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The humanKIND Blog

A Note From a Rebel: A Healthy Relationship Rule That Even *I* Follow

All relationships take work. Some more than others.

So, if you're putting in the work to build healthy relationships, then it's time to spit and shake hands on it. It's time to ensure both of your needs are clear and heard by making agreements.


"Rules" confine, "agreements" build trust

I fell on the word “agreements” years ago given that I have problems with authority. I don’t care to be pressured, as I’m sure you don’t either. I start to itch and a bead of sweat rolls down my back. I’ve never been one for rules just for rules' sake, but I do understand a certain order is needed to control all the humanness floating around out there. Through my years of coaching, I have worked with pairs and groups of people and evolved from asking them to agree on “rules of engagement” to asking them to “make agreements.” Sometimes the simple word choice makes all the difference.

An agreement says that both parties are willing to respect the statement. They have AGREED that it’s fair, realistic, and healthy.


Honor the relationship and look forward

When making agreements, you are honoring the work that’s occurred (ideally by you both) thus far and ensuring you are aligned on expectations for the future. You don’t have to be in conflict to make agreements. They’ve been helpful in my own life as well as my clients in all types of relationships.

This also applies to both personal and professional relationships.

Some couples have relied on formal contracts, while Psychology Today recommends communication and putting things on the table as two of the most important elements of effective relationships.

In business relationships, you may be able to get away with a little more formality if you feel it’s needed. Forbes believes that clearly defining outcomes is one of the five ways to transform business relationships. I believe it works for clients and coworkers alike. Boundaries that come from agreements can also help in the way others’ are perceiving the relationship – positively or negatively.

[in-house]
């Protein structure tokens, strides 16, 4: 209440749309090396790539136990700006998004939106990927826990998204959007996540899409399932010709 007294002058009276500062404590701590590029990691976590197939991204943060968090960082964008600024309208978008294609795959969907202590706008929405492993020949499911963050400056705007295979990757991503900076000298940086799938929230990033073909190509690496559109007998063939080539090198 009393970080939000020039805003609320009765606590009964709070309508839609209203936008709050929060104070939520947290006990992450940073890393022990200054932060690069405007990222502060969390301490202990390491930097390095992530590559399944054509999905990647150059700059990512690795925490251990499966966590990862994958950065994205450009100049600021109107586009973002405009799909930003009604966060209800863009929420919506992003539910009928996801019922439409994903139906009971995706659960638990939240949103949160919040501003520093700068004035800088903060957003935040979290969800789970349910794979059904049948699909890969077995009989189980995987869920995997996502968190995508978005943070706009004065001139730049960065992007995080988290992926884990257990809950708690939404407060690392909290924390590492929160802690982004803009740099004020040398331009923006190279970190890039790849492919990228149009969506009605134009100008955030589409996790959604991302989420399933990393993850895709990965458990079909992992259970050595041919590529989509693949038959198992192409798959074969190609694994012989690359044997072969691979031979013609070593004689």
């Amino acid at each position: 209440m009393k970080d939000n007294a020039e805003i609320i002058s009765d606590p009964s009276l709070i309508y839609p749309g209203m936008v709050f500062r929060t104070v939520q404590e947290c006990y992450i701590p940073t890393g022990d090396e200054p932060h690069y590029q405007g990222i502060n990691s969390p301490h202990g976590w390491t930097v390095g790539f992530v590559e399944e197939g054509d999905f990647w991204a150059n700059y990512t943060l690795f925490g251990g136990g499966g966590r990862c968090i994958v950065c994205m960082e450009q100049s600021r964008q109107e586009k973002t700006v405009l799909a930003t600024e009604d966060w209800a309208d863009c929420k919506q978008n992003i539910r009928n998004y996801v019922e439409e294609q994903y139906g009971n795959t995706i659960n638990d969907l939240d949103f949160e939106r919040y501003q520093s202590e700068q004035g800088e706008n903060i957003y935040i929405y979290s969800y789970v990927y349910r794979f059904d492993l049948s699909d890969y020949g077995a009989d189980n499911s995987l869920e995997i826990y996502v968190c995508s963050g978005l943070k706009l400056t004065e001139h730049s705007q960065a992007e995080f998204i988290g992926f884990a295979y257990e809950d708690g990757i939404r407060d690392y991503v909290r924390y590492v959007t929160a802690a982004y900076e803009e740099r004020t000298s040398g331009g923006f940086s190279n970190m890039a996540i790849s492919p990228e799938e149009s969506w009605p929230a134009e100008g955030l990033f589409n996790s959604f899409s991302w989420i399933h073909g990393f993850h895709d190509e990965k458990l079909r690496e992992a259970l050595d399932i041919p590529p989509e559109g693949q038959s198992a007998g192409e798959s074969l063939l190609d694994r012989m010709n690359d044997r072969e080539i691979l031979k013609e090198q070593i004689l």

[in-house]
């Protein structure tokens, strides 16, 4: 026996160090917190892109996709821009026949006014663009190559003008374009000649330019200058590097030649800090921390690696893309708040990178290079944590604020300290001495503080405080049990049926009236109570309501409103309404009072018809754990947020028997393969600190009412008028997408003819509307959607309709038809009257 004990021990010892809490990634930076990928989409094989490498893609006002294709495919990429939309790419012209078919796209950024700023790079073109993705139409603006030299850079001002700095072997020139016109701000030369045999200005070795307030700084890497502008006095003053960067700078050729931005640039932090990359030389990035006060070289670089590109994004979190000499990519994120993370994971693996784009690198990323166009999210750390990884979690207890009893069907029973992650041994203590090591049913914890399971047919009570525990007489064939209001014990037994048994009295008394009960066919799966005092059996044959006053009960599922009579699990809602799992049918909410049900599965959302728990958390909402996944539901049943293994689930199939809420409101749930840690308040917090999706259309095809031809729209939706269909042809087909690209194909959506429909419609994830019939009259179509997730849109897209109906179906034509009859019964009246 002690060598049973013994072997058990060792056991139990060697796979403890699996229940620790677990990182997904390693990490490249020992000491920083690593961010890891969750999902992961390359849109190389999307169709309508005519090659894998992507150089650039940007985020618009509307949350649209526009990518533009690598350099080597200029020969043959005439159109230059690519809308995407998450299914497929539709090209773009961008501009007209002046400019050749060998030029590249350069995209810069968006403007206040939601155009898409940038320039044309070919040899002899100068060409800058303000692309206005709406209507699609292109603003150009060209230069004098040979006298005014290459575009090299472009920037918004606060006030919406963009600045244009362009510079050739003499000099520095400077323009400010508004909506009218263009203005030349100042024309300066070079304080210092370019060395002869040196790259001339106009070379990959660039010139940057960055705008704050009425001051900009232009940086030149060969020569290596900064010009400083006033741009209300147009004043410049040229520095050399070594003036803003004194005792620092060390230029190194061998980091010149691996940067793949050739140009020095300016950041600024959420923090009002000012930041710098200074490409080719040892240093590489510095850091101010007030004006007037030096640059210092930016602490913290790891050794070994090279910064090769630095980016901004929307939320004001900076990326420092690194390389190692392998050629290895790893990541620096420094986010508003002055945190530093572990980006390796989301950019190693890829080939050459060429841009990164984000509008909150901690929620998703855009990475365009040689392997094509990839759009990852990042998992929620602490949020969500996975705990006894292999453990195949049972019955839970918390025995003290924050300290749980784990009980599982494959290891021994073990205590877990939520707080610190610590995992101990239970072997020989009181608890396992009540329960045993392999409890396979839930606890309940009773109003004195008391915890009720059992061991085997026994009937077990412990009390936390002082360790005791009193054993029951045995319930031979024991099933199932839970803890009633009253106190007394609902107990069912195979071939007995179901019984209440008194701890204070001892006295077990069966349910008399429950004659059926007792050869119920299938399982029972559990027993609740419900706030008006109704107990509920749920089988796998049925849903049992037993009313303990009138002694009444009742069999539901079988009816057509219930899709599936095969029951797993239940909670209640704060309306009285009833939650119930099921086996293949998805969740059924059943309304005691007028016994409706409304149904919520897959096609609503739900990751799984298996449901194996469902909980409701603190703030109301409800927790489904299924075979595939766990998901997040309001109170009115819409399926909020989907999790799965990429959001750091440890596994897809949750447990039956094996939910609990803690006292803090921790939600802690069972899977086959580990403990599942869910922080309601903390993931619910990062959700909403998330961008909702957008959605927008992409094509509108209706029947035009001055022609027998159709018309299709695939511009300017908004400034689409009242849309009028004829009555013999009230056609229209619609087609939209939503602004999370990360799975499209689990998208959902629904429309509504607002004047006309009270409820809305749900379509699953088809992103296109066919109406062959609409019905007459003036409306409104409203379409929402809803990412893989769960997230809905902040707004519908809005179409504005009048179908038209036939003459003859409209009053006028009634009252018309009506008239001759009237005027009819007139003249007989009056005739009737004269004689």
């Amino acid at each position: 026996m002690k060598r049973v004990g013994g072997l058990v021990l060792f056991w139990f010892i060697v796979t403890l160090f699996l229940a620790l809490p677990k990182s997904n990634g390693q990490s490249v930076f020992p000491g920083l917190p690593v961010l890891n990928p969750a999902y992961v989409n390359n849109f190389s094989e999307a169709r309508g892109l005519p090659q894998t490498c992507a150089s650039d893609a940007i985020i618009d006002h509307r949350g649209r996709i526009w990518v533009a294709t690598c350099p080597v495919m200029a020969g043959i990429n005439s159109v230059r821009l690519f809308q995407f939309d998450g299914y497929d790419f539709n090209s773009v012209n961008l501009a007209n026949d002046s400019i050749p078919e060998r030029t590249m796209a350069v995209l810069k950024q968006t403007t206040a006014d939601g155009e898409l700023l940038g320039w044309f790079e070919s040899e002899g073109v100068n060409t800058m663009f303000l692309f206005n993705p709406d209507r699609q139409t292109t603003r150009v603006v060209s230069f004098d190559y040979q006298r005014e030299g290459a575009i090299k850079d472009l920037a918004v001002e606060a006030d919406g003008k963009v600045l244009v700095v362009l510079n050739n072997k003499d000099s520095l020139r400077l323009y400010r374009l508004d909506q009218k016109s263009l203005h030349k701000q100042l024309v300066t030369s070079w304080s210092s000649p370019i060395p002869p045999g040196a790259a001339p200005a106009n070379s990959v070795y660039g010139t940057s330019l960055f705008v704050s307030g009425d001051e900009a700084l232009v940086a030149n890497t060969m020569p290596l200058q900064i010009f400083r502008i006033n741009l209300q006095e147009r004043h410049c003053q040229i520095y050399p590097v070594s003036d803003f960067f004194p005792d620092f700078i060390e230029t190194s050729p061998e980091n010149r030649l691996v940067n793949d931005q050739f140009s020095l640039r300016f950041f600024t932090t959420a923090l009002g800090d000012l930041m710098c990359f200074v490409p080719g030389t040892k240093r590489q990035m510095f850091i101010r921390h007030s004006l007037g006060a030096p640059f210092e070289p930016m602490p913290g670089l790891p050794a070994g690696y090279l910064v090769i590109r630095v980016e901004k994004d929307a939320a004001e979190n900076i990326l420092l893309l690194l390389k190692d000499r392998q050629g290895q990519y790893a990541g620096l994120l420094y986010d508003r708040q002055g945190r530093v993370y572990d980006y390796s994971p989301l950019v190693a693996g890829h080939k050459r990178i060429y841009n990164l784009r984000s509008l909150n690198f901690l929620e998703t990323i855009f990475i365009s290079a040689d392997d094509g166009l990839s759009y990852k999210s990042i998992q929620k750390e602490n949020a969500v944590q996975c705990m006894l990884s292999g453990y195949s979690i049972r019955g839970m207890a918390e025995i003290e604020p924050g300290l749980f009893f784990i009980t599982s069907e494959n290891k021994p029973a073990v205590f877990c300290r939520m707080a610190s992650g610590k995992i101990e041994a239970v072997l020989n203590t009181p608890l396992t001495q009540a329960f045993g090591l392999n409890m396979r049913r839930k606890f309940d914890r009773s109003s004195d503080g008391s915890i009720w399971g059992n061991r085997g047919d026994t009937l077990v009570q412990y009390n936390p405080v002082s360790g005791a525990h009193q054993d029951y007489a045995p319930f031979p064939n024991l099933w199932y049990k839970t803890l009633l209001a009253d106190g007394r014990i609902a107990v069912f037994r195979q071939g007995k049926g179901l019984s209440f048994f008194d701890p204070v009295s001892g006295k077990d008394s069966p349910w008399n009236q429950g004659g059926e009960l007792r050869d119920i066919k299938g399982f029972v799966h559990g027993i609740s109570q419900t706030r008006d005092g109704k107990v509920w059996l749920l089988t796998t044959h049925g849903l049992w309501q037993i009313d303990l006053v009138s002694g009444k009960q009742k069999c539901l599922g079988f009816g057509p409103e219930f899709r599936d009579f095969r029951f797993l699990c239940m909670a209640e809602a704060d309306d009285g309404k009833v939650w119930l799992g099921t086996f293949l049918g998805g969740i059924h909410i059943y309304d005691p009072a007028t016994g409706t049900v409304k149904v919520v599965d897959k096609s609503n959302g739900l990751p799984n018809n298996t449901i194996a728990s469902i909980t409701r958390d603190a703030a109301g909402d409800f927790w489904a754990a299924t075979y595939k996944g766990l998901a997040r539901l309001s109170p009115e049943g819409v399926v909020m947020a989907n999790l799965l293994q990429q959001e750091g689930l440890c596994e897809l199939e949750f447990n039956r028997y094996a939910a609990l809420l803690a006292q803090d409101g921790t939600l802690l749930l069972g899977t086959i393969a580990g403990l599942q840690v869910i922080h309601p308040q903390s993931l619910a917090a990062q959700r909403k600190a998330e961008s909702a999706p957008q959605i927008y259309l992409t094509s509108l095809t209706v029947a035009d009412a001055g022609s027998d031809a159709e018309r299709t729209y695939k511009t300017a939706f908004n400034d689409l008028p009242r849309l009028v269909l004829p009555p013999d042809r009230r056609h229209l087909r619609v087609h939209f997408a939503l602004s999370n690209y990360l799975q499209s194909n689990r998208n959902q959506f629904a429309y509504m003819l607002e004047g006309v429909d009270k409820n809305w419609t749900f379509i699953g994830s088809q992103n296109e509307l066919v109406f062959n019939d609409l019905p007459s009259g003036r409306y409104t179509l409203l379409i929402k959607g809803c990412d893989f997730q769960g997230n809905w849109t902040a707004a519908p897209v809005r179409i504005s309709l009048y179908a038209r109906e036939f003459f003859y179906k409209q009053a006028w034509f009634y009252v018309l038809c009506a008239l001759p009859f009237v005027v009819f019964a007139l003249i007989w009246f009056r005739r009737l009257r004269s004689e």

Aim high and make agreements that work

When making agreements, it’s good to talk through specifics to ensure you are on the same track. “What would that look like?” is a phrase I often ask my clients. It helps everyone paint a more vivid picture of what success looks like.

There are numerous scenarios where agreements can be helpful. In keeping with our theme of healthy work relationships, let’s practice there. Your agreements should be personal to the situation, but here are a few examples that I’ve seen work well:

  • We agree to consult each other before moving forward with _________ (type of decision, project, etc).

  • We agree to assume the best intent from each other and to speak to each other first when there is a concern.

  • We agree that our roles have some cross-over and we’ll work to ensure that is productive. We also agree to honor and support the work the work that is uniquely ours.


Practice and patience

Enjoy the practice. It really is just that – a practice. Something that, when done more often, you’ll get better at and gain confidence. Your patience will be worked a bit as you test out strategies, learn how to approach different people and become a powerful storyteller. If all goes well, you will positively affect the relationship while also becoming a stronger, more well-rounded human.


Peace and Progress,

Anna Oakes


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